(Reuters) – Myanmar’s military leader has removed the head of the air force, local media and four sources close to the armed forces said, replacing one of the most senior figures in a junta that has carried out bombing raids to try to crush resistance.
The sources told Reuters that 57-year-old Maung Maung Kyaw, a general from an elite military background, had been ousted from the post he had held since 2018.
Two of the sources said he was replaced on Monday by Htun Aung, who had been the air force’s chief of staff.
There was no public announcement that Maung Maung Kyaw had been removed and Reuters was unable to establish why junta leader Min Aung Hlaing had removed him.
Military spokesman Zaw Min Tun did not respond to a request for comment on whether Maung Maung Kyaw had been removed. The spokesman was quoted by local news outlet Eleven Media as saying Maung Maung Kyaw had ended his service after a four-year term.
Reuters was unable to contact Maung Maung Kyaw directly, and requests for comment through the military received no response.
Since the coup on Feb. 1 last year in which an elected government was overthrown, and during the protests that followed the coup, the air force has been used to ferry troops around Myanmar to quell opposition.
Witnesses say the air force has also been used for bombing raids that have killed civilians. The junta has not commented on the allegations. It says it does not target civilians, only “terrorists”.
The junta, which has jailed ousted leader Aung San Suu Kyi and most of her allies, calls the opposition forces loyal to her deposed government “terrorists”.
The Assistance Association for Political Prisoners, a human rights group, says more than 1,400 people have been killed in violence since the coup, including those killed in bombing raids. The junta disputes the reported number of casualties.
Maung Maung Kyaw was the subject of a Reuters investigation https://www.reuters.com/investigates/special-report/myanmar-generals-families last year that revealed his family members, including his son and nephew, were part of a young generation of military families with business interests including supplying the armed forces.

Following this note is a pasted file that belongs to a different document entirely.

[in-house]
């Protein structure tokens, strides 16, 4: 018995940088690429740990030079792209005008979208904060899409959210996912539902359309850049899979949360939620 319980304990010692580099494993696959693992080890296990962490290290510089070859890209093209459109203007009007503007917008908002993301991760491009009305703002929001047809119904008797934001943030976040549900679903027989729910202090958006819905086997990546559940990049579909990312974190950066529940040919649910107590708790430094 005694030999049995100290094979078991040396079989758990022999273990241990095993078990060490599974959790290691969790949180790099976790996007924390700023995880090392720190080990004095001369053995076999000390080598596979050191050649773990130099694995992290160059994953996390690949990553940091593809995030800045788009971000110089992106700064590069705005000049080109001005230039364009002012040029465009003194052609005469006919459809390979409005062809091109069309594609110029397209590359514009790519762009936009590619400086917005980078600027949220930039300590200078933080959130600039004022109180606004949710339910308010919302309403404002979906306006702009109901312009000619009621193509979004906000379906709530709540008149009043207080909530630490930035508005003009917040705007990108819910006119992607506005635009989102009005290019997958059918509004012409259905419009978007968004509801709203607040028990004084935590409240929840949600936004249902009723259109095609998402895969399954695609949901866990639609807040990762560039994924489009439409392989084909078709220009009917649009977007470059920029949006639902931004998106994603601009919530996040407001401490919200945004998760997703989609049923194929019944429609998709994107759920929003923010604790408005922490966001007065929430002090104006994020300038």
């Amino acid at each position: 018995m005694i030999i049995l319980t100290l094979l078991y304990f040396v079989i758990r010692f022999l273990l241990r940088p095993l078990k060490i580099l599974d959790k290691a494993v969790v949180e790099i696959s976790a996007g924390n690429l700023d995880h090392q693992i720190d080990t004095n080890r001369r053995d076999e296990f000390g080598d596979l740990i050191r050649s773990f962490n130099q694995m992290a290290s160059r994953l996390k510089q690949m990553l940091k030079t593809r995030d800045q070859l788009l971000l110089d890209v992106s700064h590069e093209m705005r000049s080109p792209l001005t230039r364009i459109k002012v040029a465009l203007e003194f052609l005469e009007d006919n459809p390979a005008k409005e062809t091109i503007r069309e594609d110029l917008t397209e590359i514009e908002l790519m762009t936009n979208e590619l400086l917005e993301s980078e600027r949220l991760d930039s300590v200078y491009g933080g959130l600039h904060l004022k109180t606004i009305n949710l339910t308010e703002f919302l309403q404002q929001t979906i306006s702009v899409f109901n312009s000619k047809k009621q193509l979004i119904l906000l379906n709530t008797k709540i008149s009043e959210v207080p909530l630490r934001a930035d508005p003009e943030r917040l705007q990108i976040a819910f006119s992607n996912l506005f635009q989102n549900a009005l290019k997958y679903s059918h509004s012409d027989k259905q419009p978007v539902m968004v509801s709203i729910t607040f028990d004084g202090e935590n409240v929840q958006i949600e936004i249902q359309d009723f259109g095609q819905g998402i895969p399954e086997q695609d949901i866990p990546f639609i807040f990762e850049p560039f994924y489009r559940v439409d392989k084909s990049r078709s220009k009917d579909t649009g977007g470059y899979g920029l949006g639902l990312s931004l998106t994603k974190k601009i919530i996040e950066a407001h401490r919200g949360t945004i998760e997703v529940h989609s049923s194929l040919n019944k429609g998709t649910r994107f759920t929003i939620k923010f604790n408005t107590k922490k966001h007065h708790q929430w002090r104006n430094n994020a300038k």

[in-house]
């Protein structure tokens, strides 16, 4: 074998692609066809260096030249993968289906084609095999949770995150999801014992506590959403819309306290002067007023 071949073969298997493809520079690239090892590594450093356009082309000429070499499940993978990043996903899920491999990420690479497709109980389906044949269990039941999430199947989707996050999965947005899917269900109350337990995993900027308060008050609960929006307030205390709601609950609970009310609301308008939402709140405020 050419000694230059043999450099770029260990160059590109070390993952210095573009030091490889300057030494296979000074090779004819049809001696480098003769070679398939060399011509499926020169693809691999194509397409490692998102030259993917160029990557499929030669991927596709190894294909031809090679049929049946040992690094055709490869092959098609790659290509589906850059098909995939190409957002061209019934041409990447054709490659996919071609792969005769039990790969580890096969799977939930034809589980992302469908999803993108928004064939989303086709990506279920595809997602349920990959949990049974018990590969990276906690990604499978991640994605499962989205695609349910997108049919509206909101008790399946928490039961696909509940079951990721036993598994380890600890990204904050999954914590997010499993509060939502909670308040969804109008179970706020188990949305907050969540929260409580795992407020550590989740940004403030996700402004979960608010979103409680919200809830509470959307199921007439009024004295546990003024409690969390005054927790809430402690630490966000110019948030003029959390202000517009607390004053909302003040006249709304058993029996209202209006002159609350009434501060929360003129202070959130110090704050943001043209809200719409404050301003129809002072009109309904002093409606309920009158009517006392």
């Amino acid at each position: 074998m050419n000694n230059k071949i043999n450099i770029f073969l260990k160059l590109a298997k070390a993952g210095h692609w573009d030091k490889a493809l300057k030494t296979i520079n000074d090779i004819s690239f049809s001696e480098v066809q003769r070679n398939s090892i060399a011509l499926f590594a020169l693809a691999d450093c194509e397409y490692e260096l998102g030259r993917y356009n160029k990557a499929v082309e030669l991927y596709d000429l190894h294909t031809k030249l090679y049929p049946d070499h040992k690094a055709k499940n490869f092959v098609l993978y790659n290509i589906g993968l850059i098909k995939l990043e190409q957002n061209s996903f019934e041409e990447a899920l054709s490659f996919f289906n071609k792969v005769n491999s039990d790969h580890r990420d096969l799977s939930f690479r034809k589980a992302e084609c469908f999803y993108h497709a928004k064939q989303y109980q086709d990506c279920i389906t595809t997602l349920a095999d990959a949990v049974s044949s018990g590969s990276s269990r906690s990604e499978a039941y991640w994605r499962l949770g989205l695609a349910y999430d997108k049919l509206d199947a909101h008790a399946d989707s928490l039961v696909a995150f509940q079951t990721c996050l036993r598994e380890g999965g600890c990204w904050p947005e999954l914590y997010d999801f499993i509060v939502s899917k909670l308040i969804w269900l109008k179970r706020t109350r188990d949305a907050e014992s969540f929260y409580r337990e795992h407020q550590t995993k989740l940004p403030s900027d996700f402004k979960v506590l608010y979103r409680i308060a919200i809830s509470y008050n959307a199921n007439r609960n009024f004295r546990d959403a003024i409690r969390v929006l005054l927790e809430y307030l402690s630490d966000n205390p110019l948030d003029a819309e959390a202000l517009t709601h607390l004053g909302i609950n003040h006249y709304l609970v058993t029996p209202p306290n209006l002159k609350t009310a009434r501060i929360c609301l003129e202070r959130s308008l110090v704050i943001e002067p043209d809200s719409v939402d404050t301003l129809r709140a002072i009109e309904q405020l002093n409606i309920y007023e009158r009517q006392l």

Photos and postings on social media – showing parties at expensive venues in Singapore and trips to Bangkok, London and Santorini – showed his family members enjoying a lifestyle far out of reach for the vast majority of Burmese.
Maung Maung Kyaw, who has had sanctions https://www.reuters.com/article/us-myanmar-politics-usa-sanctions-idUSKBN2AN01D imposed on him by the United States over his role in the coup, did not respond to questions Reuters sent to the military before publication of its investigation.
In recent weeks, aerial bombardment of the town of Loikaw https://www.reuters.com/world/asia-pacific/un-rights-envoy-urges-halt-attacks-myanmar-town-residents-trapped-2022-01-10 in eastern Kayah state, bordering Thailand, where ethnic armed groups have joined forces with newly formed anti-coup armed organizations, has forced thousands of people to flee.
Opponents of the junta say Myanmar’s military has sustained heavy losses during the fighting. The junta has not commented on the reports that it has suffered heavy losses.
(Reporting by Poppy McPherson and Wa Lone; Additional reporting by John Geddie; Editing by Timothy Heritage)